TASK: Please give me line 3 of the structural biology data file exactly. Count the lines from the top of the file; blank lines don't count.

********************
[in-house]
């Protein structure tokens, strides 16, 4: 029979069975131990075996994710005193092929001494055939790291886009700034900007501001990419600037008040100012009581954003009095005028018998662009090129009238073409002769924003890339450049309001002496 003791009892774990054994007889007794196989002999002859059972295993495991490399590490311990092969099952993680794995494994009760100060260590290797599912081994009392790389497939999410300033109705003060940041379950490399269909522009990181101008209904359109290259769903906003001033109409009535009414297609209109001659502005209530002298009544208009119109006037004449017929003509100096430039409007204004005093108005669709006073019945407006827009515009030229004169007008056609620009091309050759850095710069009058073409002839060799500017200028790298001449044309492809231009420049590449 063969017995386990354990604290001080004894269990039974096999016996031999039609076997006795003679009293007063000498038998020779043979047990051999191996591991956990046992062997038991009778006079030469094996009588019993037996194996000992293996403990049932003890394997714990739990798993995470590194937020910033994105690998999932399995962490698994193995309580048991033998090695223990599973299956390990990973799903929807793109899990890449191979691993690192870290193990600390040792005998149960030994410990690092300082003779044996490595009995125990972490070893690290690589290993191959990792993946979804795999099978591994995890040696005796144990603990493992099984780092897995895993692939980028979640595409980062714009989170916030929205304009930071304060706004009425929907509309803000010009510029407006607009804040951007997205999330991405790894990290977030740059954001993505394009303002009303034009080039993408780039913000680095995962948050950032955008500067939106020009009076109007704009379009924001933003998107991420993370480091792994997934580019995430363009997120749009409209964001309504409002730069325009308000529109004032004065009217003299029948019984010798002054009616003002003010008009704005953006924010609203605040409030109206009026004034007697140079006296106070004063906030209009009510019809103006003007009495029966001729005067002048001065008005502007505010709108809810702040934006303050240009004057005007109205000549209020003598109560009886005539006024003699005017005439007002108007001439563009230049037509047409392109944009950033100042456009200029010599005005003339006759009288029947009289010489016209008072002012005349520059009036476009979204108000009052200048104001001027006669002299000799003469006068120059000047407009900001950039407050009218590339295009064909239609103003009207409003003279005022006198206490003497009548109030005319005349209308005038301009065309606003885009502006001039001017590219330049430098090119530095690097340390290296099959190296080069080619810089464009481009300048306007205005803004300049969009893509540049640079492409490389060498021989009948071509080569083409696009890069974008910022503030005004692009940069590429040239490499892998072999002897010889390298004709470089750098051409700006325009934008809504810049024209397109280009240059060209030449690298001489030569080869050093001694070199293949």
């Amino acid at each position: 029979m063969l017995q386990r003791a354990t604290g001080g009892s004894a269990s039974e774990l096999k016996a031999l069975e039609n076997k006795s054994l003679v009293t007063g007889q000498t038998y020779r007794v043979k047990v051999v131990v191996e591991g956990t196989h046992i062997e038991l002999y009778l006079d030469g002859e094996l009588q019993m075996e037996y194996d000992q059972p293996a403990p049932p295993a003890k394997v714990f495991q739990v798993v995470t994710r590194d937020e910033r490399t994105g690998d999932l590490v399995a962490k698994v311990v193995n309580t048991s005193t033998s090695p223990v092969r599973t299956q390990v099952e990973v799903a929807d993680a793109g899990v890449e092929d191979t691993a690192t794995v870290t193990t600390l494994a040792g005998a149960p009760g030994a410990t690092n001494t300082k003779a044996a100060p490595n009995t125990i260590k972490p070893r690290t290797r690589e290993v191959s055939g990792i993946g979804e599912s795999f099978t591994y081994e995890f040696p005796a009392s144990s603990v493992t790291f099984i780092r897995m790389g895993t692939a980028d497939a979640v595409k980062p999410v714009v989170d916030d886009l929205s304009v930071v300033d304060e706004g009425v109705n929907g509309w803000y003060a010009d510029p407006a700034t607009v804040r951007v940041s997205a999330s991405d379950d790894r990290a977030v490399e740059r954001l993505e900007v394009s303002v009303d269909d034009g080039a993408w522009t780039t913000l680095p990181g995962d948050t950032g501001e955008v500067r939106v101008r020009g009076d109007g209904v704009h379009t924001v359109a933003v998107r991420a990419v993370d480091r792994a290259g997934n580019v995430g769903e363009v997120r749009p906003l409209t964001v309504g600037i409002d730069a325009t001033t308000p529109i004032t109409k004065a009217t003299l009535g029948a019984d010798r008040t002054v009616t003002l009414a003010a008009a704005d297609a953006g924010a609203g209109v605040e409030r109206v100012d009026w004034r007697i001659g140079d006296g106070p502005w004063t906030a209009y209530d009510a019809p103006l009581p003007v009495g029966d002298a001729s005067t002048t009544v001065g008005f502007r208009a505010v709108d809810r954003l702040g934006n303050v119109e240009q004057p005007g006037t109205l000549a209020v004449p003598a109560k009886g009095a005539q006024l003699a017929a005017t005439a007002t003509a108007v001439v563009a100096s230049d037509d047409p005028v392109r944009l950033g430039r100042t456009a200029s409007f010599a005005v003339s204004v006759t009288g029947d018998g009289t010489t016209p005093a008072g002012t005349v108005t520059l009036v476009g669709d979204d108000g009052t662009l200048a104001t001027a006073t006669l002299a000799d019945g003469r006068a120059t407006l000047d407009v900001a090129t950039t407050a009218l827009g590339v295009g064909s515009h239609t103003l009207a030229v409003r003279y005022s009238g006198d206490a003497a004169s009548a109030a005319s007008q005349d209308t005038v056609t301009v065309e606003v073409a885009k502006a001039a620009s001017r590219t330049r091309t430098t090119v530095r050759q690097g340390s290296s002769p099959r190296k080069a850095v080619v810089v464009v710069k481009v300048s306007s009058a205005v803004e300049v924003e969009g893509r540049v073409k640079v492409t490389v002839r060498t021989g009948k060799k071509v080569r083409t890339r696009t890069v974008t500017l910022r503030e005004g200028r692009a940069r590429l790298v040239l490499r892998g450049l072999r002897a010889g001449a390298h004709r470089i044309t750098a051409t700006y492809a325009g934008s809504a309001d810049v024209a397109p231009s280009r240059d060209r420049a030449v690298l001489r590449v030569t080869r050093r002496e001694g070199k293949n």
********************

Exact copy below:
């Amino acid at each position: 029979m063969l017995q386990r003791a354990t604290g001080g009892s004894a269990s039974e774990l096999k016996a031999l069975e039609n076997k006795s054994l003679v009293t007063g007889q000498t038998y020779r007794v043979k047990v051999v131990v191996e591991g956990t196989h046992i062997e038991l002999y009778l006079d030469g002859e094996l009588q019993m075996e037996y194996d000992q059972p293996a403990p049932p295993a003890k394997v714990f495991q739990v798993v995470t994710r590194d937020e910033r490399t994105g690998d999932l590490v399995a962490k698994v311990v193995n309580t048991s005193t033998s090695p223990v092969r599973t299956q390990v099952e990973v799903a929807d993680a793109g899990v890449e092929d191979t691993a690192t794995v870290t193990t600390l494994a040792g005998a149960p009760g030994a410990t690092n001494t300082k003779a044996a100060p490595n009995t125990i260590k972490p070893r690290t290797r690589e290993v191959s055939g990792i993946g979804e599912s795999f099978t591994y081994e995890f040696p005796a009392s144990s603990v493992t790291f099984i780092r897995m790389g895993t692939a980028d497939a979640v595409k980062p999410v714009v989170d916030d886009l929205s304009v930071v300033d304060e706004g009425v109705n929907g509309w803000y003060a010009d510029p407006a700034t607009v804040r951007v940041s997205a999330s991405d379950d790894r990290a977030v490399e740059r954001l993505e900007v394009s303002v009303d269909d034009g080039a993408w522009t780039t913000l680095p990181g995962d948050t950032g501001e955008v500067r939106v101008r020009g009076d109007g209904v704009h379009t924001v359109a933003v998107r991420a990419v993370d480091r792994a290259g997934n580019v995430g769903e363009v997120r749009p906003l409209t964001v309504g600037i409002d730069a325009t001033t308000p529109i004032t109409k004065a009217t003299l009535g029948a019984d010798r008040t002054v009616t003002l009414a003010a008009a704005d297609a953006g924010a609203g209109v605040e409030r109206v100012d009026w004034r007697i001659g140079d006296g106070p502005w004063t906030a209009y209530d009510a019809p103006l009581p003007v009495g029966d002298a001729s005067t002048t009544v001065g008005f502007r208009a505010v709108d809810r954003l702040g934006n303050v119109e240009q004057p005007g006037t109205l000549a209020v004449p003598a109560k009886g009095a005539q006024l003699a017929a005017t005439a007002t003509a108007v001439v563009a100096s230049d037509d047409p005028v392109r944009l950033g430039r100042t456009a200029s409007f010599a005005v003339s204004v006759t009288g029947d018998g009289t010489t016209p005093a008072g002012t005349v108005t520059l009036v476009g669709d979204d108000g009052t662009l200048a104001t001027a006073t006669l002299a000799d019945g003469r006068a120059t407006l000047d407009v900001a090129t950039t407050a009218l827009g590339v295009g064909s515009h239609t103003l009207a030229v409003r003279y005022s009238g006198d206490a003497a004169s009548a109030a005319s007008q005349d209308t005038v056609t301009v065309e606003v073409a885009k502006a001039a620009s001017r590219t330049r091309t430098t090119v530095r050759q690097g340390s290296s002769p099959r190296k080069a850095v080619v810089v464009v710069k481009v300048s306007s009058a205005v803004e300049v924003e969009g893509r540049v073409k640079v492409t490389v002839r060498t021989g009948k060799k071509v080569r083409t890339r696009t890069v974008t500017l910022r503030e005004g200028r692009a940069r590429l790298v040239l490499r892998g450049l072999r002897a010889g001449a390298h004709r470089i044309t750098a051409t700006y492809a325009g934008s809504a309001d810049v024209a397109p231009s280009r240059d060209r420049a030449v690298l001489r590449v030569t080869r050093r002496e001694g070199k293949n």